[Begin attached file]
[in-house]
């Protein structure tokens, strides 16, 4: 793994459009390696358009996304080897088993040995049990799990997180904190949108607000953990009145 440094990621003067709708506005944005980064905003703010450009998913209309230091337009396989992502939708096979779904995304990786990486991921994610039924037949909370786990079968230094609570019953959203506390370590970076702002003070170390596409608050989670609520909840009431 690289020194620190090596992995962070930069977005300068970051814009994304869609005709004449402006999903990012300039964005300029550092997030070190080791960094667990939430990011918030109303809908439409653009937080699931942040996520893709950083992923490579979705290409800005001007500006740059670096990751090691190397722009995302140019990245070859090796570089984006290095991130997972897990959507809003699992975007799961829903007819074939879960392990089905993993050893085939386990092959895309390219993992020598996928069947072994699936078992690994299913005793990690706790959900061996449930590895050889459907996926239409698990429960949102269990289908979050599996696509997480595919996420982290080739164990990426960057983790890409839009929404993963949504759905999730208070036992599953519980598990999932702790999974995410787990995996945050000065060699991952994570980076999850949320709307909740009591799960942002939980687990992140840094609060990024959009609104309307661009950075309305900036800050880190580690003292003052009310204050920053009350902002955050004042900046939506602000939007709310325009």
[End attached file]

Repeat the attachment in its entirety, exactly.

[in-house]
């Protein structure tokens, strides 16, 4: 793994459009390696358009996304080897088993040995049990799990997180904190949108607000953990009145 440094990621003067709708506005944005980064905003703010450009998913209309230091337009396989992502939708096979779904995304990786990486991921994610039924037949909370786990079968230094609570019953959203506390370590970076702002003070170390596409608050989670609520909840009431 690289020194620190090596992995962070930069977005300068970051814009994304869609005709004449402006999903990012300039964005300029550092997030070190080791960094667990939430990011918030109303809908439409653009937080699931942040996520893709950083992923490579979705290409800005001007500006740059670096990751090691190397722009995302140019990245070859090796570089984006290095991130997972897990959507809003699992975007799961829903007819074939879960392990089905993993050893085939386990092959895309390219993992020598996928069947072994699936078992690994299913005793990690706790959900061996449930590895050889459907996926239409698990429960949102269990289908979050599996696509997480595919996420982290080739164990990426960057983790890409839009929404993963949504759905999730208070036992599953519980598990999932702790999974995410787990995996945050000065060699991952994570980076999850949320709307909740009591799960942002939980687990992140840094609060990024959009609104309307661009950075309305900036800050880190580690003292003052009310204050920053009350902002955050004042900046939506602000939007709310325009």